With the first recipients now due to start repaying their Bounce Back Loans, it is clear that a significant proportion of firms will be unable to meet these repayments. What if your company used a loan to make dividend payments?
One of the many government relief measures introduced to help businesses cope with COVID-19 was the Bounce Back Loan Scheme (BBLS), which closed to new applicants at the end of March 2021.
Working via a network of private lenders, the BBLS lent between £2,000 and £50,000 in government-backed loans to eligible businesses that had been affected in some way by the pandemic. You can read key FAQs here.
So, what happens if your company is unable to repay? And what happens if you used all, or part of a loan to pay dividends to shareholders?
We asked Gareth Wilcox, partner at Opus Restructuring & Insolvency, some of the most commonly asked questions by contractors who have taken out loans via the BBLS.
When are BBLs due to be repaid, and can they be extended in any way?
Initially, BBLs were due to be for a term of 6 years. During the first of these years, no interest was to accrue and no payments would be due, and the balance would be recovered in the subsequent five years.
Later in 2020, however, the government announced as part of its Winter Recovery Plan that the following options would be available to BBL recipients:
- extending the term of the loan to 10 years;
- moving to interest-only repayments for a period of 6 months (you can use this option up to 3 times);
- pausing your repayments for a period of 6 months, if you have already made at least 6 repayments (you can use this option once).
Lenders are expected to advise borrowers of the above options around the time the first BBL payment is due to be made.
Who owns the debt? The Government or private lenders?
The monies due under the BBL are owed to the lender/bank by the recipient company. This means that it is the responsibility of the bank to collect the loan, and they will have an obligation to make attempts to do so before they will be able to apply to the government for payment under the guarantee.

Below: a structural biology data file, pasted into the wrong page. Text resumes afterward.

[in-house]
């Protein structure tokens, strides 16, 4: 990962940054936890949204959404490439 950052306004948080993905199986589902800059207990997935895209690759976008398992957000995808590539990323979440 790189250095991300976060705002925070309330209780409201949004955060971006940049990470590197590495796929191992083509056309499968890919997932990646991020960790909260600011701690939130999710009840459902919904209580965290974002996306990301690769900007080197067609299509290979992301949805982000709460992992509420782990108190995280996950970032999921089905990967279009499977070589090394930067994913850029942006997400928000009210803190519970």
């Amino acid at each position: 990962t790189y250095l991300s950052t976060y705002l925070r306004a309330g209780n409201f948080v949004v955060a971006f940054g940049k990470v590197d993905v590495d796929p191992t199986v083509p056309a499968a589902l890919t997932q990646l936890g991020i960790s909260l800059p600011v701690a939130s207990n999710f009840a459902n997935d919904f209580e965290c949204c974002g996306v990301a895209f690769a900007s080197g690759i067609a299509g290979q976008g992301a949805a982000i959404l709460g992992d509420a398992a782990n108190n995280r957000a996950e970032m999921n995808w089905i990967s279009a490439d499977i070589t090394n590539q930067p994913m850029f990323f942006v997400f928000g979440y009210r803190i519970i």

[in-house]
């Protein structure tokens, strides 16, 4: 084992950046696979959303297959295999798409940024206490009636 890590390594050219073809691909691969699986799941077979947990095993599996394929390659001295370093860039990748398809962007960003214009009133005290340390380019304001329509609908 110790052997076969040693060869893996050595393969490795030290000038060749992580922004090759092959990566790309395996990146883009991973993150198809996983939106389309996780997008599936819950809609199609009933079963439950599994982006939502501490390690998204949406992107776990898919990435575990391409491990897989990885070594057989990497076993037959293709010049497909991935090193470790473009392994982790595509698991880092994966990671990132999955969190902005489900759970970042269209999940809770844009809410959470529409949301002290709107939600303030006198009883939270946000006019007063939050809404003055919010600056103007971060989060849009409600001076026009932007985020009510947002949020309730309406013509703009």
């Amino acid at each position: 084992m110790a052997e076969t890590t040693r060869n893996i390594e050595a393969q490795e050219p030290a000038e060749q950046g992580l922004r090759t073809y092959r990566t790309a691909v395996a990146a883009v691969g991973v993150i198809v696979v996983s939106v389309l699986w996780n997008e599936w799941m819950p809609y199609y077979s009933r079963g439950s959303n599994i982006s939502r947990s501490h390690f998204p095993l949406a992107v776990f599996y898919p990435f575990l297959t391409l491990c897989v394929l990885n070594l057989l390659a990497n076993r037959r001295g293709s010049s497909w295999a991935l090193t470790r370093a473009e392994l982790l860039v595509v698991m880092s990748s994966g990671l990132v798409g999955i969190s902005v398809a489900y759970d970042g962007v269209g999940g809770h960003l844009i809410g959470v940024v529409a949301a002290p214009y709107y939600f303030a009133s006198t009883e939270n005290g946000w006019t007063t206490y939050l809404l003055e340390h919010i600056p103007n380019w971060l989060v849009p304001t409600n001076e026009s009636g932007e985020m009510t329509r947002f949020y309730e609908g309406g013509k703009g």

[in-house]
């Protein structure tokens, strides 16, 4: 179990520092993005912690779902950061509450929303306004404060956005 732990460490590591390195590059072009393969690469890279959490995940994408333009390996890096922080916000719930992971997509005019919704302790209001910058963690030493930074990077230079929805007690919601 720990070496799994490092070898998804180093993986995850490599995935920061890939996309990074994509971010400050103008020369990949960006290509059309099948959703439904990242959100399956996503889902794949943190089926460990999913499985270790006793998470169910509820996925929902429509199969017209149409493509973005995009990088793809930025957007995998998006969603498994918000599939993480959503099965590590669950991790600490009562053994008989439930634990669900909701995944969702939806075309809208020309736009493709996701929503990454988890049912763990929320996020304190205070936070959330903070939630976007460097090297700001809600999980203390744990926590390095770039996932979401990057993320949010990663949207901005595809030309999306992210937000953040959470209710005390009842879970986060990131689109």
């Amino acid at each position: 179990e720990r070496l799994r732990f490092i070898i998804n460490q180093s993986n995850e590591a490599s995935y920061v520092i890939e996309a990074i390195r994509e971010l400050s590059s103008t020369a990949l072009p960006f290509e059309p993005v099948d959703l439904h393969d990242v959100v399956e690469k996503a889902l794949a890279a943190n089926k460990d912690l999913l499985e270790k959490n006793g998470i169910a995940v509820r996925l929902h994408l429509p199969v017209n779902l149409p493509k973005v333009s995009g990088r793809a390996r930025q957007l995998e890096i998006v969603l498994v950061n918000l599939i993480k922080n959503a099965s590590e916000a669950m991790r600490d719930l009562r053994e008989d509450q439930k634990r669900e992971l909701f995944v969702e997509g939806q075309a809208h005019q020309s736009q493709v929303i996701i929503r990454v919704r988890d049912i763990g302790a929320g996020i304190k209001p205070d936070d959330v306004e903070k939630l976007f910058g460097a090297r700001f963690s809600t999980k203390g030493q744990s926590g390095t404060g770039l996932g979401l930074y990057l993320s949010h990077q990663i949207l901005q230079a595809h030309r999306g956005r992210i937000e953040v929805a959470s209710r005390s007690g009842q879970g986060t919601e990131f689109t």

Does my company have to repay the loan?
The short answer to this is yes. The government guarantee only kicks in when the borrower has defaulted on the loan and the BBL is a commercial loan treated the same as any other debt.
What happens if my company is unable to repay the debt? Am I personally liable?
The short answer to this is no. BBLs were provided to limited companies without personal guarantees so liability is limited to the company.
This is not quite the whole picture though. If a company is placed into an insolvency process as a result of its inability to pay a BBL (or other debt) the appointed liquidator/administrator will has a duty to investigate the circumstances leading up to insolvency. In particular, officeholders are bound to review company records for evidence of:
- Unfair Preferences (where the director of an insolvent company treats one creditor – including themselves – better than others);
- Transactions at Undervalue (where company assets are transferred for no, or minimal consideration);
- Wrongful trading (where a company has continued trading and incurred additional losses when the director ought to have known liquidation was inevitable);
- Misfeasance (a breach of a director’s duty to the company).
Any of the above can lead to a director being forced to make a personal payment into the insolvent estate, although this would not be connected to the BBL liability itself. Liability for Wrongful Trading had been suspended during the pandemic, however, the provisions came back into effect from 1 July 2021, so directors can once more be held liable for such losses.
Does it matter if I used some of the BBL to pay dividends?
This depends on the financial circumstances of the company. Dividends can only be declared from ‘distributable profits’. Broadly speaking, this means that a company’s most recent accounts must demonstrate that it is solvent before dividends can be declared. It is immaterial whether the BBL funds formed the cash used to pay a dividend, the key is whether the financial records show sufficient profits or not.
To the extent that any payments termed as ‘dividends’ are made where there were insufficient reserves, they would be deemed ‘unlawful’ and the recipient would be duty-bound to repay the unlawful element as a debt owing to the company.
Further detail on this topic can be found in a previous article I published here: When is an Insolvent Company not an Insolvent Company? | Opus Business Advisory Group (opusllp.com). This is, unfortunately, a common occurrence in owner-managed businesses where monthly payments are made to shareholders (initially as a loan) and subsequently cleared by declaring a dividend. If there are not enough reserves, the loan stays in place as due back to the company.
Surely the powers that be ought to be lenient for dividend breaches?
Unfortunately, there is no real scope for discretion in this matter. The Companies Act is very clear in that there were either distributable reserves to declare a dividend, or there were not. It is also clear that where reserves were not there, a debt is due back to the company.
The debt due to the company is repayable and capable of recovery by either the company or an appointed liquidator/administrator like any other. This means that actual commercial recoverability may be a factor (i.e. if the shareholder cannot afford to repay) but there is no ability for this to be overlooked.
What should I do now if I’m worried about insolvency due to dividend misuse?
Take professional advice, either by speaking to an Insolvency Practitioner or your accountant. It will be important to calculate the value of any overdrawn dividends so that the amount repayable can be taken into account when considering the options available to a company in distress.